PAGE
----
Revamps of power projects are now key to automation contracts

Paul Boughton

Although some greenfield power projects are still proceeding, revamps are dominating the project scene in 2009, especially migrations from old technology and the installation of self-organising wireless networks.

Barking Power Station near London is one of the largest, independently-owned generating plants in the UK. It is capable of generating 1000MW of electricity, or about two per cent of the peak electricity demand in England and Wales.

The station was constructed between 1992 and 1995 and was the first major generating station in the English capital for many years.

Now Emerson Process Management has been selected to replace outdated operator interface stations at the facility.

Under the contract, Emerson will replace the ABB Bailey operator interface stations that are connected to the existing Bailey INFI 90 system (Fig. 1). The Ovation expert control system will interface directly or via OPC to the existing proprietary controllers and other third-party products.

This will provide Barking Power with freedom of choice for future automation upgrades as it will be able to easily integrate other systems and software, enabling tighter control and improved reliability, availability and efficiency.

Emerson will supply an Ovation system with operator workstations and data historian software, as well as perform installation and commissioning services, including graphics and database conversions. The contract also includes Emerson's SureService customer support. This is a programme that offers an array of support services designed to help companies achieve their business objectives, reduce or contain operating and maintenance costs, and keep systems running at peak performance.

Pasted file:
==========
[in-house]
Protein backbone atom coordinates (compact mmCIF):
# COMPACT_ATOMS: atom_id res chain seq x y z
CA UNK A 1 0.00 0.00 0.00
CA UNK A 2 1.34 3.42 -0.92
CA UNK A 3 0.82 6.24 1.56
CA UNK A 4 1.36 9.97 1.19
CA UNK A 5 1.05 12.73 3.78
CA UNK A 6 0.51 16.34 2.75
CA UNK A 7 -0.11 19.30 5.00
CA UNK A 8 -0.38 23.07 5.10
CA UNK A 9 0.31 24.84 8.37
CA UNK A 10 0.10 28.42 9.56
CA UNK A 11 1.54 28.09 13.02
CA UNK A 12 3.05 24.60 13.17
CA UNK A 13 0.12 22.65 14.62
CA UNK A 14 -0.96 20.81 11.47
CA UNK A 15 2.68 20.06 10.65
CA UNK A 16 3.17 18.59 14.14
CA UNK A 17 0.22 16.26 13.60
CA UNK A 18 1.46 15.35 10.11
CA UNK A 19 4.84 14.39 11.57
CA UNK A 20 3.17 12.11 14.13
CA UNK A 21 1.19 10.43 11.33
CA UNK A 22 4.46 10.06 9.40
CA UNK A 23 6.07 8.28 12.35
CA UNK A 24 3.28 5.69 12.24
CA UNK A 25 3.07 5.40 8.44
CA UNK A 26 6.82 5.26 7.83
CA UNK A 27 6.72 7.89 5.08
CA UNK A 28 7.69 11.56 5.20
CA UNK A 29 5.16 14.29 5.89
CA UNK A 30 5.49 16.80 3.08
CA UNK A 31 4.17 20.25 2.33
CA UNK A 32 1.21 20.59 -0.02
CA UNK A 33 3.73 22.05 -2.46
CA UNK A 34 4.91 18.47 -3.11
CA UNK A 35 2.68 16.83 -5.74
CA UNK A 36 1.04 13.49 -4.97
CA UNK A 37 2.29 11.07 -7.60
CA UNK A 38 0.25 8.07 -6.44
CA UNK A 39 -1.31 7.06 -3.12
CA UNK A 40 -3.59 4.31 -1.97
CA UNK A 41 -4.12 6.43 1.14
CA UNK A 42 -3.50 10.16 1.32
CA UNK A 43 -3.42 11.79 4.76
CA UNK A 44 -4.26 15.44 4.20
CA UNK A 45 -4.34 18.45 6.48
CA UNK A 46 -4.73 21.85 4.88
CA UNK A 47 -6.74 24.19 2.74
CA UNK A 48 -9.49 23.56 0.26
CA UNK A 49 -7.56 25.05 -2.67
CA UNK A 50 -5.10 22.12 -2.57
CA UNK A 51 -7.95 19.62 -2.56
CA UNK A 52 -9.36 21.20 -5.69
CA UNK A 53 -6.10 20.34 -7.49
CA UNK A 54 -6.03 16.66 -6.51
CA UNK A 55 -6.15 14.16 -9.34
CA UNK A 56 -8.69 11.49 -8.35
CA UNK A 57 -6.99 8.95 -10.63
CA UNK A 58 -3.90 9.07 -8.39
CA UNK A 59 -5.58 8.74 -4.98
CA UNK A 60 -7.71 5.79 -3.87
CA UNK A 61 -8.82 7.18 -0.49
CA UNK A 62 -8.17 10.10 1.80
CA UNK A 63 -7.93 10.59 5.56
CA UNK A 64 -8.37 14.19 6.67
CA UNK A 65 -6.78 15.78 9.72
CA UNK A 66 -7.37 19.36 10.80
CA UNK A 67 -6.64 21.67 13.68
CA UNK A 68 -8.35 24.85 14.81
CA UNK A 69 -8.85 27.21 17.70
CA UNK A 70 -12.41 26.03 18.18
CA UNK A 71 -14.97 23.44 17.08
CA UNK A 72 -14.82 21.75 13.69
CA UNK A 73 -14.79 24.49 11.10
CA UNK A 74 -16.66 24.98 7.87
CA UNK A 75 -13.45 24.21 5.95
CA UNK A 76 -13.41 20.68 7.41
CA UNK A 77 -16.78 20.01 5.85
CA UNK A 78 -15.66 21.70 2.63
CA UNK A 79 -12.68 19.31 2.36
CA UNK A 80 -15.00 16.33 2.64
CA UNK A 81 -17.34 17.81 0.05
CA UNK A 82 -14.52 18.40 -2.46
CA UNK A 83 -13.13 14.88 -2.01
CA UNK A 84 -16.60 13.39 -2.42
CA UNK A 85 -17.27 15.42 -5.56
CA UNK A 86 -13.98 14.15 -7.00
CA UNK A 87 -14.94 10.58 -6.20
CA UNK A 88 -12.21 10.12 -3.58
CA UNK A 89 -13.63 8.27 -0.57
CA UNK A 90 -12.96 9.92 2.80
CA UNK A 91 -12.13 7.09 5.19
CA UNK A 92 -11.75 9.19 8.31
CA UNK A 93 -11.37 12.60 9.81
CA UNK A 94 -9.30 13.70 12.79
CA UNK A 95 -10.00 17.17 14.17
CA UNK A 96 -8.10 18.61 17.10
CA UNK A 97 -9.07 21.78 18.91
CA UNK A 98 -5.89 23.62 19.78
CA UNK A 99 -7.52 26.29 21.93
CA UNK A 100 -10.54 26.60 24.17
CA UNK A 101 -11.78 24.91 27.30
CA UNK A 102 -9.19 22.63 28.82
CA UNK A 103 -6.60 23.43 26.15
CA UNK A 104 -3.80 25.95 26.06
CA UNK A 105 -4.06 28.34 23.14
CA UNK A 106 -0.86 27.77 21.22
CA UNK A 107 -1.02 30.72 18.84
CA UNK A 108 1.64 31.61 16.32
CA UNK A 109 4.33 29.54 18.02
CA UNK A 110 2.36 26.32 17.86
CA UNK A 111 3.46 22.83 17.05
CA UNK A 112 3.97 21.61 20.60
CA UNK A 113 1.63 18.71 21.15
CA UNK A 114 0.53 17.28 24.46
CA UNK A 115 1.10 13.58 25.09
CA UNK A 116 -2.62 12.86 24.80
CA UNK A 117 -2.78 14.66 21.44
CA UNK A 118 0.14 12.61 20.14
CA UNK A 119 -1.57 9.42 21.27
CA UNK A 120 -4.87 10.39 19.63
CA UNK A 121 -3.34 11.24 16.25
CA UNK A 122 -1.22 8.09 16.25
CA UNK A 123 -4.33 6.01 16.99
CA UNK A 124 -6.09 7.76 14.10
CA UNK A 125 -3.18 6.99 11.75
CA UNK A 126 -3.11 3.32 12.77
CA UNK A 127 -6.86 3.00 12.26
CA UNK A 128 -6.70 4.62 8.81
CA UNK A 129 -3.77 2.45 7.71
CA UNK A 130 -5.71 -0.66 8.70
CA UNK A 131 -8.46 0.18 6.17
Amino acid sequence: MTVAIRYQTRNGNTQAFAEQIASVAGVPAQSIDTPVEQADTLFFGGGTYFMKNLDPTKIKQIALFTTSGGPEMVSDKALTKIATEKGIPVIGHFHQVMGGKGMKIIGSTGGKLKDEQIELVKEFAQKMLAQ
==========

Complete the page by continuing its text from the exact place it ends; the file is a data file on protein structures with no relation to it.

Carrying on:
According to Emerson, its Ovation migration for Bailey systems programme offers power generators a flexible and cost-effective alternative to traditional control system replacement. It uses the latest hardware and software to bridge communications between the Ovation expert control system and Bailey Command Series, Network 90 or INFI 90 systems, allowing Bailey users to take advantage of the latest control technology without the initial cost of a full control system replacement.

Ovation's technology will allow Barking Power to take advantage of FOUNDATION fieldbus, HART and other digital bus technologies that are used in Emerson's PlantWeb digital architecture.

This upgrade path allows parallel operation with no shutdown and offers fully-featured interoperation between the Ovation workstations and the Bailey controllers as well as alignment with other plant IT infrastructures for flexible control monitoring functions.